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Wednesday, May 8,2013

Expanding civil rights in the capital region

Meridian, Delta and Delhi townships plan to introduce LGBT nondiscrimination policies this summer

by Sam Inglot
Meridian Township Trustee Angela Wilson speaks a press conference about expanding civil rights protections for the LGBT community. She was joined by other local and state officials.

Wednesday, May 8 — Because the Republican-controlled state Legislature doesn’t seem interested in expanding civil rights protections to gay, lesbian, bisexual and transgender citizens, local governments are taking matters into their own hands. 


In front of the Capitol Building today, East Lansing Mayor Pro Tem Nathan Triplett, Meridian Township Trustee Angela Wilson, Delhi Township Clerk Evan Hope and Delta Township Supervisor Ken Fletcher announced plans to push for LGBT nondiscrimination ordinances in the three townships.


Under the state’s Elliot-Larsen Civil Rights Act, there are no protections for folks in the LGBT community. Because of this, it is legal to fire someone from a job or deny housing to someone just because of his or her sexual orientation or gender identity.


“I cannot believe that in 2013, right here in Meridian Township and the Capital region, it is legal to fire someone from their job just because they are gay or transgender,” Wilson said. “It isn’t right. Everyone should be treated fairly and equally by the laws of our township and it’s time for us to step up and make that happen.”


East Lansing was the first city in the country to pass a nondiscrimination ordinance in 1972. The city of Lansing passed a similar ordinance in 2006. Together, the two cities offer civil rights protections to over 160,000 LGBT residents, Triplett said. If Delta, Delhi and Meridian townships pass similar nondiscrimination ordinances, that number of people protected would be roughly 250,000.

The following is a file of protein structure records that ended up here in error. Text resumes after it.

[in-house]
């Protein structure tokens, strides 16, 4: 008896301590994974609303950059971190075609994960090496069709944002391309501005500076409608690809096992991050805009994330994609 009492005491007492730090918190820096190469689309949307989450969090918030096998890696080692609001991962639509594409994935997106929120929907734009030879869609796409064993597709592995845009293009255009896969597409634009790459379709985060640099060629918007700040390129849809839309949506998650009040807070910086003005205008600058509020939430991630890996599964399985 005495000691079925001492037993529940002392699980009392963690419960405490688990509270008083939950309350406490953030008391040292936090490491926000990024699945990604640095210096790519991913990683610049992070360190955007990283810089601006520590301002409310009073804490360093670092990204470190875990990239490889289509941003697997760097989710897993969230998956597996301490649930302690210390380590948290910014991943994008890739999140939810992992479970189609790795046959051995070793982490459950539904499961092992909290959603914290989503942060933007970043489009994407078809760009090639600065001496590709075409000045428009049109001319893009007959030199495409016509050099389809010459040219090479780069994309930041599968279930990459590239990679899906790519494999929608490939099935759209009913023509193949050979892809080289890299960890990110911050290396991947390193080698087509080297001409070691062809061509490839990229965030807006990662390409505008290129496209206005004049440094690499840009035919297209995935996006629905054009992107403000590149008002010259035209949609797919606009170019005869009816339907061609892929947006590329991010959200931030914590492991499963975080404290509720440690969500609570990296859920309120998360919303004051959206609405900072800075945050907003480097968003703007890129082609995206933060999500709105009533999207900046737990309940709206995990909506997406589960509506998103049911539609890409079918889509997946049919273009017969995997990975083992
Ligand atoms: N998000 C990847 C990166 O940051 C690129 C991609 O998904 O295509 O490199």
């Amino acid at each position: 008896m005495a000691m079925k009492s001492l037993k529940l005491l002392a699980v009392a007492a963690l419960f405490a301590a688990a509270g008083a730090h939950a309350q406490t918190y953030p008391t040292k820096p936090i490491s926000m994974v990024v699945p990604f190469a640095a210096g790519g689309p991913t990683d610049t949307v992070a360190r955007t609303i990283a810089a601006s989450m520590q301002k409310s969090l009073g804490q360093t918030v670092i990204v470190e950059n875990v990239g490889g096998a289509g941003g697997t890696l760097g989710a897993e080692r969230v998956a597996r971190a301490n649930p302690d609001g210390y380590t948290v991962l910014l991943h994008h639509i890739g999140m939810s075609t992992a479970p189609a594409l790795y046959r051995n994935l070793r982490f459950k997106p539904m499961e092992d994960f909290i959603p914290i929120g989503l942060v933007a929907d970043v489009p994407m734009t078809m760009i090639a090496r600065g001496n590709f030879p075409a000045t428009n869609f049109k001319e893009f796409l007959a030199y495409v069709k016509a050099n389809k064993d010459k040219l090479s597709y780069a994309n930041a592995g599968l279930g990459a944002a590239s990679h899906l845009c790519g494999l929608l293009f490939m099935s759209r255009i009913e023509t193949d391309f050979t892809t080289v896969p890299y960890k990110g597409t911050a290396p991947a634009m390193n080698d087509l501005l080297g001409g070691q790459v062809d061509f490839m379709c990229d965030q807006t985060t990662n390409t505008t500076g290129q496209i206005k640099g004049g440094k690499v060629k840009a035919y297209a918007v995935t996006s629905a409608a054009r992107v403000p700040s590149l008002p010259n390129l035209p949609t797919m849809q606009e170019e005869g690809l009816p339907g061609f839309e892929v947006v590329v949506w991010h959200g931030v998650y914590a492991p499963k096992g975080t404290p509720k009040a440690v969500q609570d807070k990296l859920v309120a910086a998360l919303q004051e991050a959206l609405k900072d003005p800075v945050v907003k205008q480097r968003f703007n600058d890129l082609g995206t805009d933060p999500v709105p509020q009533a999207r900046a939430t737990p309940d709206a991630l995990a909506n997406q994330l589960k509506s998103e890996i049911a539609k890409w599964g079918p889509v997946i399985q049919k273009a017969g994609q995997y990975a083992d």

“LGBT residents deserve to be free from discrimination that state law currently permits,” Hope said. “It’s simply a matter of fairness and equality — two principles that are at the heart of our democracy. This important, common sense change doesn’t seem imminent at the state level. That’s why we must act locally.”


There is a “bigger picture” to passing nondiscrimination policies, apart from being the right thing to do, Triplett said. If Michigan wants to be competitive in the economic realm, then nondiscrimination policies — preferably at the state level, but at the local level as well —are a must, he said.


“As a state and as individual communities, we are engaged in a pitched battle to attract and retain a talented workforce,” he said. “We know that talent is concentrated and economic development occurs in vibrant, inclusive and diverse communities.”


The three township officials at today’s press conference said they were confident that they had the votes to pass nondiscrimination ordinances. They said they all plan on pushing them this summer.


Last April, Triplett and other local elected officials from Michigan convened a coalition called Local Electeds Against Discrimination (LEAD) to advocate for nondiscrimination protections for lesbian, gay, bisexual and transgender Michiganders.


Triplett said when the coalition formed in April, 18 Michigan communities had adopted nondiscrimination policies. He said that number is now at 23 “and counting.”


Thankfully, in the absence of that state leadership, local leadership and local communities have stepped up to lead,” he said.

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